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Onion extract first line scar treatment

Article-Onion extract first line scar treatment

Anecdotal evidence suggests that the onion extract/allantoin gel product Mederma (Merz Pharmaceuticals) might be an effective first line therapy for diminishing scars and associated symptoms.

Mederma is an onion extract gel designed to inhibit fibroblast function and proliferation, reduce scarring, offer antibacterial protection and reduce inflammation — specifically the release of histamine, leukotrienes and prostaglandin.

Ronald Friedman, M.D., a plastic surgeon based in Plano, Texas, uses the product on all his post-surgical patients, numbering about 750 patients a year, " (Mederma) reduces scar formation at the cellular level," he says.

Hypertrophic, keloid scars

Amy McMichael, M.D., dermatologist and associate professor of dermatology at Wake Forest University School of Medicine, Winston-Salem, N.C., recommends over-the-counter Mederma to patients with hypertrophic and keloid scars.

She finds it useful when scars are in the active growth stage and scars are red, irritated and itchy. Surgical incision or trauma can cause these scars, she says.

"If you got a burn on Monday, by Tuesday, you would not be ready to use Mederma. You try to use it when the top layers of skin have healed over. Typically I do not like putting Mederma on open wounds because it is irritating and does not help at that stage," Dr. McMichael says.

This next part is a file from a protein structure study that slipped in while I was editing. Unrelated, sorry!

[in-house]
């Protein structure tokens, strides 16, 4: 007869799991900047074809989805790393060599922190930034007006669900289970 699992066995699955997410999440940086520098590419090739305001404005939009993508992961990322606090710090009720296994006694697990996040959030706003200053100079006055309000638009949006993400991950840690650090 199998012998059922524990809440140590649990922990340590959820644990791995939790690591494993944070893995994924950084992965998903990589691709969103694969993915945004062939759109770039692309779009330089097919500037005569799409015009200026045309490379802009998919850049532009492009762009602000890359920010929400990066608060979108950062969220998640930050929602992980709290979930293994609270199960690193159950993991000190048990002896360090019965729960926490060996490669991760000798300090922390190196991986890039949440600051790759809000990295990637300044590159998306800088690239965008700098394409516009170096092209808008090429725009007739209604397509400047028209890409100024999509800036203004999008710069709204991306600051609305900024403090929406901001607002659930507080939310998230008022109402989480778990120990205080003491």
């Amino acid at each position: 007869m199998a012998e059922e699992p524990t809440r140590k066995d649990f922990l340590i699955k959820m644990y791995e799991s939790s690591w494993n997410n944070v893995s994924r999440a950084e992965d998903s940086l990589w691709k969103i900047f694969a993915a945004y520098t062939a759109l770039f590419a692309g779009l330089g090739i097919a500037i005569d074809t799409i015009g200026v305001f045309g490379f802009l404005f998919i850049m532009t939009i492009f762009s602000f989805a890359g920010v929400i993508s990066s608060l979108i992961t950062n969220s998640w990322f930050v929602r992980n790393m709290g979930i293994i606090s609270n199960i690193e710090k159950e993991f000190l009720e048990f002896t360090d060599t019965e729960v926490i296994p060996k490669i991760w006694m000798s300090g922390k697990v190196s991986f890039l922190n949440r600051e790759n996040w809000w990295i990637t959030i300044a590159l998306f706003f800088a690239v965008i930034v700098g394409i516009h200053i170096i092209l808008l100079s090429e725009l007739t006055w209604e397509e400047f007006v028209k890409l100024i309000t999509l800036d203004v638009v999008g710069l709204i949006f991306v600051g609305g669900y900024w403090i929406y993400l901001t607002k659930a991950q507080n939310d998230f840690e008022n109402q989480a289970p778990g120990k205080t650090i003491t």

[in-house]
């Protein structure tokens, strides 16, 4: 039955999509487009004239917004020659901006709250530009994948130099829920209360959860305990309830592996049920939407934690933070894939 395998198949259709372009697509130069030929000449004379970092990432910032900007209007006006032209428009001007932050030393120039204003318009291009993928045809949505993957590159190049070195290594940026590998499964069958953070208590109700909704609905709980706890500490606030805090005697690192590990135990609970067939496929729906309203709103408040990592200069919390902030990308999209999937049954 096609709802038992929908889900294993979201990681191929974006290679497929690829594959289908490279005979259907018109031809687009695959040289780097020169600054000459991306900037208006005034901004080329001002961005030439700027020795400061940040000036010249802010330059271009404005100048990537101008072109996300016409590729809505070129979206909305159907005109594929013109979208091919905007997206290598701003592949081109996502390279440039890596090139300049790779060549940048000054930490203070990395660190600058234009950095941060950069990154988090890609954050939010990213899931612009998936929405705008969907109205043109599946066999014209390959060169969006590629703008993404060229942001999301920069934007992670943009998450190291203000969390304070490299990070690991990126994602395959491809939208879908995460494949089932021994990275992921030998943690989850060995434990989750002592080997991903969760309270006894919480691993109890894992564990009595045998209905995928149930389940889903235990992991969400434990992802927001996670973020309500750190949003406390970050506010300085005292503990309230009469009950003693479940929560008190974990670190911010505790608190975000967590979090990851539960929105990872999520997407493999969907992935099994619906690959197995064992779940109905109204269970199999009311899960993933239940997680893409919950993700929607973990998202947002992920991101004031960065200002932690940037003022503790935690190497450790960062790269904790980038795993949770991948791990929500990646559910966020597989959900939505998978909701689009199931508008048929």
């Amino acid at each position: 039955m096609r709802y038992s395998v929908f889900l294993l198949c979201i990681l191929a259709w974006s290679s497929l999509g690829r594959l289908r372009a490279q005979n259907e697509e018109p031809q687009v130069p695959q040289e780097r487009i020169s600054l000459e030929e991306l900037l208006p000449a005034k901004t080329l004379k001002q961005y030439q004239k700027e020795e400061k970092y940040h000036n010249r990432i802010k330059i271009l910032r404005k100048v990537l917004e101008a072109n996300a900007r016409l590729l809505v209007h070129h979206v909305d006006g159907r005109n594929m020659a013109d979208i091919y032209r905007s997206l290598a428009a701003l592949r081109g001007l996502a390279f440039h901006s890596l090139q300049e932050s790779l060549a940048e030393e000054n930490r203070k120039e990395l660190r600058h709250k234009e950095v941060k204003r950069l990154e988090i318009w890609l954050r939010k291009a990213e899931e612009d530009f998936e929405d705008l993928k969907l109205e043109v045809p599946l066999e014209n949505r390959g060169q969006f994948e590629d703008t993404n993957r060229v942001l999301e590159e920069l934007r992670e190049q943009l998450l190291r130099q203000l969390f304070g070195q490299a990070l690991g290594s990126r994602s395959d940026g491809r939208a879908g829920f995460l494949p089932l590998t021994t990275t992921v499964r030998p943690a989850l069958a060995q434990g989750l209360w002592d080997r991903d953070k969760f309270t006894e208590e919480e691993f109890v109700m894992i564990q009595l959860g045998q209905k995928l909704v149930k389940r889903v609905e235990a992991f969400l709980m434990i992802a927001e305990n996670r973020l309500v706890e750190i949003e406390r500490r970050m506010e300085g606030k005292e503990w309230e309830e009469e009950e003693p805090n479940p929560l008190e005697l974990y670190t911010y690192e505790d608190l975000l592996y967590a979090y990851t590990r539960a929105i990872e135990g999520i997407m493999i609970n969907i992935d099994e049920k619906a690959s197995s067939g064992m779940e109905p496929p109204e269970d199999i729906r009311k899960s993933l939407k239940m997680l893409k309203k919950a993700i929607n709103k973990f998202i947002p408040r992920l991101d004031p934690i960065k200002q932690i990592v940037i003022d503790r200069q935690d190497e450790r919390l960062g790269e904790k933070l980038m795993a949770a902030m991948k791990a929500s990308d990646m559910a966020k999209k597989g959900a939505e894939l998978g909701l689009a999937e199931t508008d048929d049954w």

She generally recommends that patients use it two or three times a day on the affected area. Since there is a slight film once it is applied, Dr. McMichael prescribes it once a day for patients who have visible scars on their faces or other exposed skin and more frequently if the scars are hidden. Mederma can be used under occlusion or open.

Dr. McMichael says the product often diminishes redness and irritation, and sometimes shrinks scars. When patients' scars do not shrink after using Mederma for three to six months, she uses Mederma instead as an adjunct scar revision treatment, along with a monthly or every-other-month steroid injection performed in the office.

According to Dr. Friedman, with Mederma, scars become softer and smoother — things that might happen on their own, but Mederma speeds the process and makes it more complete.

Dr. McMichael does not think Mederma is as effective in older scars. And it does not seem to be effective when used on scars resulting from post-inflammatory hyperpigmentation in people with dark skin types.

Before using Mederma, Dr. Friedman would sometimes use nothing on the scars or use silicone gel sheets or vitamin E.

"The primary difference is Mederma is inexpensive — about $15 for a 20-gram tube — I see relatively few reactions to it. Every once in a while I see someone who says it made their skin red or itchy — that might be one in 100 patients," according to Dr. Friedman.

Dr. McMichael says the product has a "peely" process and it makes a film, which some patients do not like. Otherwise, she says, it is a useful product with minimal side effects.

How it works

"No one is sure why or how Mederma works. What we think is that not only the onion skin extract works, but also the occlusion. It seems that when you occlude a new or early scar that you have a good outcome as far as shrinking that scar."

Disclosure: Merz Pharmaceuticals, manufacturers of Mederma, has sponsored Dr. McMichael to speak for another of its products. Dr. Friedman sells Mederma in his office but reports no financial ties to the company.

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